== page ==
DaimlerChrysler Corp. is spending $1 million to spread an air bag safety message to 21 million school children in 53,000 schools across the U.S.
The “Back is Where It's At” program has the support of the National Highway Traffic Safety Admin. and the American Academy of Pediatricians in an effort to teach families that children should be properly restrained in the back seat.
The educational material has been in such high demand since DCC developed the program in 1997, that the automaker is preparing to distribute an updated version.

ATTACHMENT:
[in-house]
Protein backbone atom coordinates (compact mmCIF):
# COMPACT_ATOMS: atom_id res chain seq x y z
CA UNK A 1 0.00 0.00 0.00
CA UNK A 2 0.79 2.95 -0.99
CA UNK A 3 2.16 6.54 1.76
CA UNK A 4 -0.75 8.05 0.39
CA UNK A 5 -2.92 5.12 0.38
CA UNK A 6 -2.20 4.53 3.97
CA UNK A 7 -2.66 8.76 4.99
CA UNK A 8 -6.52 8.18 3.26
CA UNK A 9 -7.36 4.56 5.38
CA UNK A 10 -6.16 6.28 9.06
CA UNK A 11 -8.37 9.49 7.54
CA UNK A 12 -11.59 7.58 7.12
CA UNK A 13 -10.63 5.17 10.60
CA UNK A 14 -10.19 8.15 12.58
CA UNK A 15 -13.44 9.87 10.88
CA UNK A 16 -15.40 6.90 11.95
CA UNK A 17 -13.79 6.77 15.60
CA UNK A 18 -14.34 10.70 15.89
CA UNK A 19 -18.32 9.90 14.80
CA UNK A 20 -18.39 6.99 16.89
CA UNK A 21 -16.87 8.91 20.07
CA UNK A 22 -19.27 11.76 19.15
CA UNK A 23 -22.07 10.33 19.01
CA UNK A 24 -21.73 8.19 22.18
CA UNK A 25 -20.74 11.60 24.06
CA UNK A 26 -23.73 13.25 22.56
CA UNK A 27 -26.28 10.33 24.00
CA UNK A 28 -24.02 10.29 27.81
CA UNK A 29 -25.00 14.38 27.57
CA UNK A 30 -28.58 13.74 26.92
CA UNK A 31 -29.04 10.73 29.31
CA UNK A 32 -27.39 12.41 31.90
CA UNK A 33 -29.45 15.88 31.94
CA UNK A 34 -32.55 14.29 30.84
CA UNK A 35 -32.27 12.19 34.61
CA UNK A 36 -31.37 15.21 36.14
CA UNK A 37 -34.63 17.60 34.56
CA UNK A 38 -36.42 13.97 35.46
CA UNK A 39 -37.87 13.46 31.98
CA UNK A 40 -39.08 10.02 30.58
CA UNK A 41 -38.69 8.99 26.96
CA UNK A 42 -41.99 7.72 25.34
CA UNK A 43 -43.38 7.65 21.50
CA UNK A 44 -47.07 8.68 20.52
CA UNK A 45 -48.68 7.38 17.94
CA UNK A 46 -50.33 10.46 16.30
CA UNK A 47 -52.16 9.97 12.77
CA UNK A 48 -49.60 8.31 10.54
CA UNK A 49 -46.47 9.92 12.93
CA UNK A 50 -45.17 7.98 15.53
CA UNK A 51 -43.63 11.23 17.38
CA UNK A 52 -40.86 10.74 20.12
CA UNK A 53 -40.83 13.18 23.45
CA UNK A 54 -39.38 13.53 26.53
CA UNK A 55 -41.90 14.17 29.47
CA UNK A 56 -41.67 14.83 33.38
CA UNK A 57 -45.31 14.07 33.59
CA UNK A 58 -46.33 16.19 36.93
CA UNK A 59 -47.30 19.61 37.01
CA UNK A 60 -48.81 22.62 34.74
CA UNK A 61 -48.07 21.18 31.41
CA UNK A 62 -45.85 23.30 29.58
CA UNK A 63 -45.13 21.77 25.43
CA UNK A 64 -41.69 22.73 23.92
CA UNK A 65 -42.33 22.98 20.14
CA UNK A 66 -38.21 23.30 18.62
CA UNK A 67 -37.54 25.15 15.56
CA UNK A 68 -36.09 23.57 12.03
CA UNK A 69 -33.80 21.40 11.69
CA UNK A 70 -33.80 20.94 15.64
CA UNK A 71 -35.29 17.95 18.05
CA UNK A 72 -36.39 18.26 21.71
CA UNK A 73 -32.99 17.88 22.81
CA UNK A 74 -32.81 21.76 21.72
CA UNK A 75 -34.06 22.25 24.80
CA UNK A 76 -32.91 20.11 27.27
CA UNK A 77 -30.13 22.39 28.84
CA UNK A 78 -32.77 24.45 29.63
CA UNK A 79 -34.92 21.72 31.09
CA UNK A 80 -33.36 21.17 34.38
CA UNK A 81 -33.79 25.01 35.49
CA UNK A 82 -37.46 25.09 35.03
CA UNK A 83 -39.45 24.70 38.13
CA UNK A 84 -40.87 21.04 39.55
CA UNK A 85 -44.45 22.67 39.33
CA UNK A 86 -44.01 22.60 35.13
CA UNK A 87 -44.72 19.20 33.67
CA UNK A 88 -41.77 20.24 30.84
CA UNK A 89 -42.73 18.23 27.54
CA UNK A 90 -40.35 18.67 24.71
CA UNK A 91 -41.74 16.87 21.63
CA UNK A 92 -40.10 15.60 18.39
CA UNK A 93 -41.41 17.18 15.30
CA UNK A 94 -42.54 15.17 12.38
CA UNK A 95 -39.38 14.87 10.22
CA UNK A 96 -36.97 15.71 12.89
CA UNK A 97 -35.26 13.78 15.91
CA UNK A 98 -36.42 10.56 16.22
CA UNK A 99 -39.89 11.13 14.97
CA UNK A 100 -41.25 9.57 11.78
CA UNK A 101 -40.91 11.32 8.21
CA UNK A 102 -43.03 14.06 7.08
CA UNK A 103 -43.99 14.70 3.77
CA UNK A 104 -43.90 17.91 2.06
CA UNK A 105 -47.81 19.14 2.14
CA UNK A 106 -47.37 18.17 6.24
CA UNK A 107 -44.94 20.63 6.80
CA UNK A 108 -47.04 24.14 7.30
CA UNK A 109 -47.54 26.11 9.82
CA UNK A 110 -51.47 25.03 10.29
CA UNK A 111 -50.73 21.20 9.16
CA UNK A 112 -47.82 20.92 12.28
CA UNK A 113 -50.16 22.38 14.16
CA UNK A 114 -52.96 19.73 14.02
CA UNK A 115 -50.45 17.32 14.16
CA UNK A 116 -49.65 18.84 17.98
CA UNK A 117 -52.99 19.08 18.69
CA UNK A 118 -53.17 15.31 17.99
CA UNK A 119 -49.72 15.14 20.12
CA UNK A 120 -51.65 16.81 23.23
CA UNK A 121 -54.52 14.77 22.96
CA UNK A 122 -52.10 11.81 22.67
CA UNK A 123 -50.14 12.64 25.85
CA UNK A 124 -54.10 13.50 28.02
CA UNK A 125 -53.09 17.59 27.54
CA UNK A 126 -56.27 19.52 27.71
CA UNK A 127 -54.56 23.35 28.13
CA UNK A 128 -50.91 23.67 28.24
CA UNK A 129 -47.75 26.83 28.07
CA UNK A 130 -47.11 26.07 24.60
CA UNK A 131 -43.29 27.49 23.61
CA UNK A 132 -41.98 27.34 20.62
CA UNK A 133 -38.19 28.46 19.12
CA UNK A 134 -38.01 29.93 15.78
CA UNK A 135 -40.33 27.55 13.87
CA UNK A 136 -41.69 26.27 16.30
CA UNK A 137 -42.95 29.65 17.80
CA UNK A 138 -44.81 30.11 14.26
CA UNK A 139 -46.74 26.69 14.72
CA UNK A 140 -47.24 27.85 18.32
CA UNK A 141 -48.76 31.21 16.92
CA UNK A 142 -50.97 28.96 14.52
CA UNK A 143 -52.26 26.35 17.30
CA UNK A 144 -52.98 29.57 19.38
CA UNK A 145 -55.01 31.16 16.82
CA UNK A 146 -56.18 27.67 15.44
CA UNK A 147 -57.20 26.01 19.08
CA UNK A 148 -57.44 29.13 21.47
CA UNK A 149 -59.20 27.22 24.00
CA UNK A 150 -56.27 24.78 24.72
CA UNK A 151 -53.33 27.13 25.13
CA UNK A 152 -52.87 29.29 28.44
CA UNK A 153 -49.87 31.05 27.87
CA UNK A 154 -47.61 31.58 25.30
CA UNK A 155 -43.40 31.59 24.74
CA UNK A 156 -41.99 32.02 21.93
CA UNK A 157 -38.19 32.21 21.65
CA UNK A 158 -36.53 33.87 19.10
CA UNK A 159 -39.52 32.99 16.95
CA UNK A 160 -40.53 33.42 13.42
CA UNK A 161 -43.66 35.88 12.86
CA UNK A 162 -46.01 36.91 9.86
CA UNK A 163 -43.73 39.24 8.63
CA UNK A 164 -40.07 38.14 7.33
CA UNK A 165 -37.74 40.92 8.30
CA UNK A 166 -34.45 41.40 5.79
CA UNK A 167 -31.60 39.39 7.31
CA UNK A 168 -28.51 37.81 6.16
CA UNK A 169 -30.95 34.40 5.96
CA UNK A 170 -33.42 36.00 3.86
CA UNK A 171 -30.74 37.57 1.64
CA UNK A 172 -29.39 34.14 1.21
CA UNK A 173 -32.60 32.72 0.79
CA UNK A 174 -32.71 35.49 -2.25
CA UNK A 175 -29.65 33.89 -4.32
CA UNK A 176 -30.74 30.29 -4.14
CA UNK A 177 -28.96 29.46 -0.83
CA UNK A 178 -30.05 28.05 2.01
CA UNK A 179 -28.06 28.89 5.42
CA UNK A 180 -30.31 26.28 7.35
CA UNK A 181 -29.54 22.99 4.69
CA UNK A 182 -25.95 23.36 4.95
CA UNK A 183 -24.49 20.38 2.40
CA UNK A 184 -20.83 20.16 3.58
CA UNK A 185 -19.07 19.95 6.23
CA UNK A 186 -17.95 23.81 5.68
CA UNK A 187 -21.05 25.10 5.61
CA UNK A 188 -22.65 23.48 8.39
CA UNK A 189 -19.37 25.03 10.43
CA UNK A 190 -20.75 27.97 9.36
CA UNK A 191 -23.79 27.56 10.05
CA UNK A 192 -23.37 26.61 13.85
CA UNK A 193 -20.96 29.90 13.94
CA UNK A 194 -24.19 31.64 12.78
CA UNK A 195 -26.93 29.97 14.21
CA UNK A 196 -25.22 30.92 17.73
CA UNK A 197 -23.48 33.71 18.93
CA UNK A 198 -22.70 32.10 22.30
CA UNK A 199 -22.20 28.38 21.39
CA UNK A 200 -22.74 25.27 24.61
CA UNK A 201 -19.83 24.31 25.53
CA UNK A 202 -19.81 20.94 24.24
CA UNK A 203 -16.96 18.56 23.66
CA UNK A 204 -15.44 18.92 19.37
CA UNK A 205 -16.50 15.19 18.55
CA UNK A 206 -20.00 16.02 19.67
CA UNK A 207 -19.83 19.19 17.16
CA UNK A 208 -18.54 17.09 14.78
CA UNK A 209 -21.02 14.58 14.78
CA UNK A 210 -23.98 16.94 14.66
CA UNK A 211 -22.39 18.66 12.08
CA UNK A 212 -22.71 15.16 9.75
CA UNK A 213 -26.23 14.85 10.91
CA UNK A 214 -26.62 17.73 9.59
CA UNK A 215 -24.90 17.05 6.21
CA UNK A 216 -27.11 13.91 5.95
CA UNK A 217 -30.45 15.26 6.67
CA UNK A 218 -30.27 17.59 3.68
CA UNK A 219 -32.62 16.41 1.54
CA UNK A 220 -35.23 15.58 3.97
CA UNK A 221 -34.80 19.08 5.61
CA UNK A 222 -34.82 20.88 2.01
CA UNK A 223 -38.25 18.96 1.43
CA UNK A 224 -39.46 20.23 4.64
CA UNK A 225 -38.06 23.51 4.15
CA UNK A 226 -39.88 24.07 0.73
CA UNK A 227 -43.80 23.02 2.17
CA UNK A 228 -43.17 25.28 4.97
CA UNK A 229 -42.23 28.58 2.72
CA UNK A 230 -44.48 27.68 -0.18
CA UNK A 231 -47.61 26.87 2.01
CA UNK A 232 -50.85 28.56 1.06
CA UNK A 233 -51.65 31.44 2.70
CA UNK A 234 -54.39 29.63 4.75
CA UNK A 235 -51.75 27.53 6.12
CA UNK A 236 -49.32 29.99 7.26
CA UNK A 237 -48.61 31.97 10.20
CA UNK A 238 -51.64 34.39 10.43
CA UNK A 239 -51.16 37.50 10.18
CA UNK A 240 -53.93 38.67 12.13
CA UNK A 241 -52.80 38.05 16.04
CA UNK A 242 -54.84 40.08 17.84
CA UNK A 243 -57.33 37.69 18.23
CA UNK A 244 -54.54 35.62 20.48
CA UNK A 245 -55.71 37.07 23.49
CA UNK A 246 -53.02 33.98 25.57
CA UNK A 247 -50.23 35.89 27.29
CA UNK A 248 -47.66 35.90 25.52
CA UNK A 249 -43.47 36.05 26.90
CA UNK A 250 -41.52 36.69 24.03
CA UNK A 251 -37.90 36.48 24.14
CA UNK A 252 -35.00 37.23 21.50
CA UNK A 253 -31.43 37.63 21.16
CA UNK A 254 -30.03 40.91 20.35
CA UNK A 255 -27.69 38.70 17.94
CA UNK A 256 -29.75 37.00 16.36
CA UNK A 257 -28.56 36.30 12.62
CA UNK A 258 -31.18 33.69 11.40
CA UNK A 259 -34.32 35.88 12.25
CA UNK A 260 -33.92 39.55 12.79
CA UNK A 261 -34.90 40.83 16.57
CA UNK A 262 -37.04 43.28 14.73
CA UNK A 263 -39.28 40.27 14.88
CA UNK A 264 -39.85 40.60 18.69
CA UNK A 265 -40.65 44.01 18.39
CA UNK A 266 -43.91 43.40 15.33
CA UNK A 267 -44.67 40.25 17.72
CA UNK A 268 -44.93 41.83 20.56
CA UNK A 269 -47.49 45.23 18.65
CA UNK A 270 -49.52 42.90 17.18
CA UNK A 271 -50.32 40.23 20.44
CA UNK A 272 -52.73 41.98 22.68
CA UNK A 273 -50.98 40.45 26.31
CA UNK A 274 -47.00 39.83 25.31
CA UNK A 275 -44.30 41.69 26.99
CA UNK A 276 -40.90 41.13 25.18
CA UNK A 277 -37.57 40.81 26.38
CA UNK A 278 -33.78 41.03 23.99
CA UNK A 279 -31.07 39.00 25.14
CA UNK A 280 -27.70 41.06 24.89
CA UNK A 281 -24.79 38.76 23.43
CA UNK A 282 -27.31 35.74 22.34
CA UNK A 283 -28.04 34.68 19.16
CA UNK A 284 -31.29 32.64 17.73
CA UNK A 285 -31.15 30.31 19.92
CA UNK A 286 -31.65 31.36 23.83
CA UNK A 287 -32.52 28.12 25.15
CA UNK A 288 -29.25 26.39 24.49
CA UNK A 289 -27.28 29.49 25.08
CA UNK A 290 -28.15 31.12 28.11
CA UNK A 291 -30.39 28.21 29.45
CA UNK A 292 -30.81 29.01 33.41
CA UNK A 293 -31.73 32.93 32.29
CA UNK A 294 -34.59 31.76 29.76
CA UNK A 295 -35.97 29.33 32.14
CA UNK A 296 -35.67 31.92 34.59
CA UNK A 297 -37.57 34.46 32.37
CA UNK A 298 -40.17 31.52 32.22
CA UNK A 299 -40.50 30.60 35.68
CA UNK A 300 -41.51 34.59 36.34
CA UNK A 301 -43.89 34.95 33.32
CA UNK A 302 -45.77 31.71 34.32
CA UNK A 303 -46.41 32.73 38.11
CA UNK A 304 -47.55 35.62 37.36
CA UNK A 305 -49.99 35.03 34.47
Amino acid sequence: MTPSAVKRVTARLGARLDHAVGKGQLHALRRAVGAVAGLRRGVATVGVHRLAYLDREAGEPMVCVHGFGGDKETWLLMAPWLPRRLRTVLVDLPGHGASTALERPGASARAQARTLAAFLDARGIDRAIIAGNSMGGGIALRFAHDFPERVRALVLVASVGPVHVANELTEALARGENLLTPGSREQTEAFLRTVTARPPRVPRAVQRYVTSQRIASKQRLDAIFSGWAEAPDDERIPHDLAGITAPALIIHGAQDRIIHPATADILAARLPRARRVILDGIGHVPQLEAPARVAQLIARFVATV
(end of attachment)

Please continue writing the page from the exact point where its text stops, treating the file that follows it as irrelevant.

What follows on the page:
Punctuating that message is a court case underway in Wayne County, MI, almost five years since seven-year-old Alison Sanders of Baltimore was killed by the force of a deploying air bag. She was a front-seat passenger in a Dodge Caravan that was involved in a minor collision, which triggered the air bag as Alison leaned forward and may have slipped out of her shoulder restraint. The Sanders family filed a wrongful death suit against DaimlerChrysler AG.
Air bags are credited with saving 5,303 lives but are linked to 153 deaths. In addition to the educational package, DCC is donating 2,000 booster seats to safety organizations.